Sorted by Tag: Amazon
(This post was last published on January 24, 2018. It has been updated for accuracy and completeness.)
Amazon.com is by far the most popular online retail site in the U.S. They continue to amaze us with the sheer volume of products sold and shipped as a marketplace. We complied Amazon’s latest statistics in one place so you can see how they continue to dominate. (more…)
This week we’re reading about consumers’ mixed feelings about Amazon, how to win at BOPIS, and why some DTC brands won’t sell on Amazon. Read the articles below!(more…)
While manufacturers and distributors have been selling online for over 20 years, many merchants are still trying out eCommerce for the first time. Selling online today is more challenging than ever. Buyers want more than a simple online portal for repeat purchases. Instead, they’re demanding sophisticated online shopping experiences not far from what they’re used to for personal purchases. B2B merchants should look to build out an eCommerce presence that acquires new customers, serves existing, and overall creates a healthy revenue stream.
eCommerce is a strategic investment that takes considerable time and resources, not to mention it’s usually a cultural shift for a B2B organization too. One of the first decisions you might make is whether to sell on a marketplace like Amazon or make the investment in your own branded webstore.
This guide walks you through the differences of these go-to-market eCommerce strategies and why the answer is probably that you should be selling on both.(more…)
(This post was last published in November 5th, 2015. It has been updated for accuracy and completeness.)
Amazon uses ASINs to manage their ever-growing product catalog. These unique product identifiers are an important part of Amazon’s selling policies as they help shoppers find the items they want. If not used correctly, Amazon sellers can violate selling terms and even lose their eligibility on the marketplace.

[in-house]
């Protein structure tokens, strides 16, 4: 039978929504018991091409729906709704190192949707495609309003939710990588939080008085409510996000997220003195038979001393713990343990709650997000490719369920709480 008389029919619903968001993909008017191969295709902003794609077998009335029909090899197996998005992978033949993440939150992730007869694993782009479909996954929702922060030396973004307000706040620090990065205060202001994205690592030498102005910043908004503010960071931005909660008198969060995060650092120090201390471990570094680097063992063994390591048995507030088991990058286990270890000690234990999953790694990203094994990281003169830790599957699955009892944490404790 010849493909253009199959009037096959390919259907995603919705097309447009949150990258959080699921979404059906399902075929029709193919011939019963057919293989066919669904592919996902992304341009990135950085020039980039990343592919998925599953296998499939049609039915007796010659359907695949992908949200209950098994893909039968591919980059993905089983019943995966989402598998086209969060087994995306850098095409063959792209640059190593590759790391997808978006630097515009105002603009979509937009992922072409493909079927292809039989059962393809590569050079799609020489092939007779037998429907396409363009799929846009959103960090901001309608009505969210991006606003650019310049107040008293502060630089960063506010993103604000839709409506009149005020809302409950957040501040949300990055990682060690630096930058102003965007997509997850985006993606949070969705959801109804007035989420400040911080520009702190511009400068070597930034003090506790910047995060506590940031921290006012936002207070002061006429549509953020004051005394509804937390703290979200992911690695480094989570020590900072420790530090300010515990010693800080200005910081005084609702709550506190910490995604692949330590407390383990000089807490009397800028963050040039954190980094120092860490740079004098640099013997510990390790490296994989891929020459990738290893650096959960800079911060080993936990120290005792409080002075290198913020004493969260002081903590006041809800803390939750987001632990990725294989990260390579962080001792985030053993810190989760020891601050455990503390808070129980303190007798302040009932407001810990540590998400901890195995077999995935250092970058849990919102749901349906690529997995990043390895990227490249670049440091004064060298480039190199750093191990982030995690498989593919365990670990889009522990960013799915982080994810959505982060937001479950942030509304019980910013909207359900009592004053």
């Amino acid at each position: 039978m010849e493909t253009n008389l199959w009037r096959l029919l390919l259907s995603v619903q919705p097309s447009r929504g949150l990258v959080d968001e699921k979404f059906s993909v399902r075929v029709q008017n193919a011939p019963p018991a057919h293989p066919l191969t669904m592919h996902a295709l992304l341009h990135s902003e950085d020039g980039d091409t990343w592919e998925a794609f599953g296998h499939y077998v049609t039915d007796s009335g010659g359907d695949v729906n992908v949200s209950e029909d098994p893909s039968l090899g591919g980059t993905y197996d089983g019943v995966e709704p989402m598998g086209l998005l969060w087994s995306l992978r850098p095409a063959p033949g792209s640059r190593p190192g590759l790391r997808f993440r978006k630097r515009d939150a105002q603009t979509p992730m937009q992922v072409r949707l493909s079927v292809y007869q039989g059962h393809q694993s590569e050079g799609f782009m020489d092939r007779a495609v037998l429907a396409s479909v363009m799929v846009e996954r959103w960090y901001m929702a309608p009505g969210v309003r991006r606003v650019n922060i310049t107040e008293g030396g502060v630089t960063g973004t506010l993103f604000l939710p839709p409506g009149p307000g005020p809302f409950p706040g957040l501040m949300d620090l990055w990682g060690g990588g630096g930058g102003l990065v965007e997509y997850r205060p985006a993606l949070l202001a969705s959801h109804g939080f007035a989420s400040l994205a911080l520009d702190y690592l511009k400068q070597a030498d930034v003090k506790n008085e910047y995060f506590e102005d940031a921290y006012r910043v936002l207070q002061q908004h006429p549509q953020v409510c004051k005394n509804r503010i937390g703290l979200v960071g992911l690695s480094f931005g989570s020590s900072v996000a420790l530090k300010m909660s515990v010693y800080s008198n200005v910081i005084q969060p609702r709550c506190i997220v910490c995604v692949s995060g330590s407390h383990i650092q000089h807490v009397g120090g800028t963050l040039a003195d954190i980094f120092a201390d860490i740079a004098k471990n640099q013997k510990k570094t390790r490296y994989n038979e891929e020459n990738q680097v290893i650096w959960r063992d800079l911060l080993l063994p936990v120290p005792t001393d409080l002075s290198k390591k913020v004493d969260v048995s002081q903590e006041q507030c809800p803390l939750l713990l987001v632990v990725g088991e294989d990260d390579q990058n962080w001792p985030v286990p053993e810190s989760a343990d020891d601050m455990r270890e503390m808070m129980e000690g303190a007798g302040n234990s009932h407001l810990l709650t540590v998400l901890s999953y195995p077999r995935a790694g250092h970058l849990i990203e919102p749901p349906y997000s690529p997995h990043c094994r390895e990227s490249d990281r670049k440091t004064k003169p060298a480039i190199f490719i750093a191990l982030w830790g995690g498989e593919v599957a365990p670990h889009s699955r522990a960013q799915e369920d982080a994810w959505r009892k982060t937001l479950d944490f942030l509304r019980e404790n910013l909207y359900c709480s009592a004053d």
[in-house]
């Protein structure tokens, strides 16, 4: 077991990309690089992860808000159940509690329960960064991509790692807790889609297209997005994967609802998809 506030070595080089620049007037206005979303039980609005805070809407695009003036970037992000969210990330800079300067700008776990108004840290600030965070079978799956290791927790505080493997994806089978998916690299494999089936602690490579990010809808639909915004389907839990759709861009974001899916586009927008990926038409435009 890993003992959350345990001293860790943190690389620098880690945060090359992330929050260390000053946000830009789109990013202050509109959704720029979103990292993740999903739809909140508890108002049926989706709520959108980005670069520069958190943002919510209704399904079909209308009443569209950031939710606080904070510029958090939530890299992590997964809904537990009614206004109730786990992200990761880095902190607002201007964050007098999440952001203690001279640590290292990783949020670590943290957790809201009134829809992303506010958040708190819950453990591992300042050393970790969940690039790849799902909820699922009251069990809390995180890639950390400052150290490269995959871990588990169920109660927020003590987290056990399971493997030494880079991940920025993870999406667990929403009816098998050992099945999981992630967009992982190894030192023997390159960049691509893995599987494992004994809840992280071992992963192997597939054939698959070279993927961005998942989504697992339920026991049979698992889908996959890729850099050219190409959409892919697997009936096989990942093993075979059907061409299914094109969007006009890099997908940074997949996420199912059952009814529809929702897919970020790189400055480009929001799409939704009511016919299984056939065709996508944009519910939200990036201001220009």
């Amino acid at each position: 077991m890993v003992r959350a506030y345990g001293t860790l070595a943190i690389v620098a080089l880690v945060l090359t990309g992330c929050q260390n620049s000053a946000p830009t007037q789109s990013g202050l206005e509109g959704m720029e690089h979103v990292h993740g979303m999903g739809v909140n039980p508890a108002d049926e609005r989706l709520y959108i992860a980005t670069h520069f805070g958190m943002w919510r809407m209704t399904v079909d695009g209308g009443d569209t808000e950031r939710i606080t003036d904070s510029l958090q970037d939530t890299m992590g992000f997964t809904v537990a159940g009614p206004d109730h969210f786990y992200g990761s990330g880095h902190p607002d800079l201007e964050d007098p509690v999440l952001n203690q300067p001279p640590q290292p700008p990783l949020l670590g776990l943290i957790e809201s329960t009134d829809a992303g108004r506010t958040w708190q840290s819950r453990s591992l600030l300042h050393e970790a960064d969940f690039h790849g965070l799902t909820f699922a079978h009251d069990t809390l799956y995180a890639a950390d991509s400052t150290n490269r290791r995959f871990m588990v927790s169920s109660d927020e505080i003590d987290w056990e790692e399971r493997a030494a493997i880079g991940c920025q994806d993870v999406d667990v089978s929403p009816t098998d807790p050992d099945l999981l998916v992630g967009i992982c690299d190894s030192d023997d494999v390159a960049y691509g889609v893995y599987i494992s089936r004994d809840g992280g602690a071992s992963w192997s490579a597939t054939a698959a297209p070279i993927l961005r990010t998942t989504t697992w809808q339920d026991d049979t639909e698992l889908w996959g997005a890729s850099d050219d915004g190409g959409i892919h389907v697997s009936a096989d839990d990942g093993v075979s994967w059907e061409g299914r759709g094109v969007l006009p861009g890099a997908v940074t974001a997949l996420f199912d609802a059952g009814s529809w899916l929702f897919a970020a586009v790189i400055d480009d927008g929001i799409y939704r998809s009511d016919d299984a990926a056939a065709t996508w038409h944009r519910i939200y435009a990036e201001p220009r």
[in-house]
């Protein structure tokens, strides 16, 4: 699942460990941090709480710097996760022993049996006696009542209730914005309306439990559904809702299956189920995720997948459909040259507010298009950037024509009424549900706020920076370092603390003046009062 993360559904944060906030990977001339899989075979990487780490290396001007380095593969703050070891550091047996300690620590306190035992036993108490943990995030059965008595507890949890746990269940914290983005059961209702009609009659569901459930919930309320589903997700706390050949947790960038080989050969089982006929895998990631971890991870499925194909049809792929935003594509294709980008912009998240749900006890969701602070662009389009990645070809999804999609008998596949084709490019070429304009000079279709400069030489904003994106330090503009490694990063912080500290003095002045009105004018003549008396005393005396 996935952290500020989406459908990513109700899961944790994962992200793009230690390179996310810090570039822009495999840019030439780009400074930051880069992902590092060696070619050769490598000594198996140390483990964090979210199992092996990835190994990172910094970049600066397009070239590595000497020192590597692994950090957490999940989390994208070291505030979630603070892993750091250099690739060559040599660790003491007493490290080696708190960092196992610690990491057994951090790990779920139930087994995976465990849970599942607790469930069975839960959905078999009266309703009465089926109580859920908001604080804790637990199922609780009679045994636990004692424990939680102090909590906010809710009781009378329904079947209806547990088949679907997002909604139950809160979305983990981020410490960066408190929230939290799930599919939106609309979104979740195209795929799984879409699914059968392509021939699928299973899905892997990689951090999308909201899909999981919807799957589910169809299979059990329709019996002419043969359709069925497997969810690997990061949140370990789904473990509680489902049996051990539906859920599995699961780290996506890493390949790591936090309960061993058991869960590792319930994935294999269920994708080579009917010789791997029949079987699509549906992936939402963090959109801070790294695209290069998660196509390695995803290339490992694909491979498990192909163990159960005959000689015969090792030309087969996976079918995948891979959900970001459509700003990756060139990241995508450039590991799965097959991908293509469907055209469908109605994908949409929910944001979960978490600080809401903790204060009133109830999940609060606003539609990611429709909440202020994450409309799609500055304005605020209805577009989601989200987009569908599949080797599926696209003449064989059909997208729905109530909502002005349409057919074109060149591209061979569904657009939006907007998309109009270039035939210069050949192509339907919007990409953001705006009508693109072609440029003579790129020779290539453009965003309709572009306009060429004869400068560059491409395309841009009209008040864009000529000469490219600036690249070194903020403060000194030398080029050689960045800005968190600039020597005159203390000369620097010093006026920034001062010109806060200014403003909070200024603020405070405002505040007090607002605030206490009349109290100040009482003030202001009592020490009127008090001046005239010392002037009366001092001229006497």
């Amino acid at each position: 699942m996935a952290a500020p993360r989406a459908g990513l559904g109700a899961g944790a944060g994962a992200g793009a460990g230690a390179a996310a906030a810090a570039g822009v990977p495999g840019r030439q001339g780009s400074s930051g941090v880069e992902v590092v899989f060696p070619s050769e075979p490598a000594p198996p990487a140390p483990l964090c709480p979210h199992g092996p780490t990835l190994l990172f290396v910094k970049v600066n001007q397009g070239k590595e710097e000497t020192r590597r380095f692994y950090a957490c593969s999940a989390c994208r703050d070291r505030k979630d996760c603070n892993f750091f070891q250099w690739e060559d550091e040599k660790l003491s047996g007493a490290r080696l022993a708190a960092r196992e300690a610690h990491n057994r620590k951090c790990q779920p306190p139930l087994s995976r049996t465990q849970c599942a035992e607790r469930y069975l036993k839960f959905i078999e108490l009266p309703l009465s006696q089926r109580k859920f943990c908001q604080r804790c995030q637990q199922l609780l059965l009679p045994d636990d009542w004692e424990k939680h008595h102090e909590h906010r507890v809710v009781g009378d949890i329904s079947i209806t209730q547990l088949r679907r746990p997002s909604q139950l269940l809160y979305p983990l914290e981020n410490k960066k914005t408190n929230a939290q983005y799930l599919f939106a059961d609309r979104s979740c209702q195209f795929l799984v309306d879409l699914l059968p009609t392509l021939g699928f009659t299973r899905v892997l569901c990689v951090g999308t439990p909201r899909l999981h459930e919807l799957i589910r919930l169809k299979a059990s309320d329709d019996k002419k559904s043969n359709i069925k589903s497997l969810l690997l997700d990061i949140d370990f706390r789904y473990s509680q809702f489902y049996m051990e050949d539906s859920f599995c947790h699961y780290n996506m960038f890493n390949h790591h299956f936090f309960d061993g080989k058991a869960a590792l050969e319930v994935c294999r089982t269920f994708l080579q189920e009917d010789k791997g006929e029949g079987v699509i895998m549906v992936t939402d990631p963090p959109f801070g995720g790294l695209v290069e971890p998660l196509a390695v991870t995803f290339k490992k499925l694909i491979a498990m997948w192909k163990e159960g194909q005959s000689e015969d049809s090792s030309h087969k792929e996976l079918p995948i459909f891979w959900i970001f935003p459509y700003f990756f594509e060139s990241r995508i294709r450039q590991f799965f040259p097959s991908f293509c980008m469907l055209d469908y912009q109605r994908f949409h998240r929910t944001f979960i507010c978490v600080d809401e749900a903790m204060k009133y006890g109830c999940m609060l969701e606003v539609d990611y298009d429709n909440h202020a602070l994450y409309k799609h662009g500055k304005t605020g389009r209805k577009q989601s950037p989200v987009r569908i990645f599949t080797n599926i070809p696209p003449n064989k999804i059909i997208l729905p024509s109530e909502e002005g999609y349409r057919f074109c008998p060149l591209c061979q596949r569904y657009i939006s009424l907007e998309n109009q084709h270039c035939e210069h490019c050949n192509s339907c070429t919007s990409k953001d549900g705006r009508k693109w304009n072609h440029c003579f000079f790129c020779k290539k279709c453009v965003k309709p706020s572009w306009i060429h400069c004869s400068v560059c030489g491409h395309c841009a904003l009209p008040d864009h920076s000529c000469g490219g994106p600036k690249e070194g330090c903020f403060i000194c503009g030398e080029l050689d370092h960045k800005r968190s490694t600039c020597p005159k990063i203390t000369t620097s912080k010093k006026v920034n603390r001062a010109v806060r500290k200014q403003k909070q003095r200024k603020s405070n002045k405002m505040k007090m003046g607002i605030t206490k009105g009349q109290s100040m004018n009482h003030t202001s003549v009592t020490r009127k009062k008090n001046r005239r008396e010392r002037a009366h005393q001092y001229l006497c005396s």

To ensure you can list and sell your items on Amazon, this article details what Amazon ASIN numbers are, why they’re important, and how to find and identify your product listings with them.(more…)
(This post was last published on January 15th, 2018. We’ve updated it for accuracy and completeness.)
Countless small and medium-sized businesses reach shoppers online through Amazon. Just in 2018, third-party marketplace sellers accounted for 58% Amazon’s annual gross merchandise sales. Shoppers turn to marketplaces like Amazon for one important reason – free shipping.
For the U.S., the second leading reason for choosing to shop on marketplaces is free and discounted shipping, according to the UPS Pulse of the Online Shopper 2018.
And while free shipping might convince a shopper to make a purchase. It’s the entire delivery experience that drives a customer to make another purchase.
In fact, 84% of consumers say that they won’t return to a brand after just one poor delivery experience.
Recognizing this, Amazon offers their own fulfillment program, Fulfillment by Amazon (FBA) to guarantee sellers fast, accurate, and affordable shipping for your customers.
You might be asking yourself, “Should I be using FBA?”
This post explains how FBA works and what you need to consider before joining the program. Keep in mind, it’s not always the answer for everyone!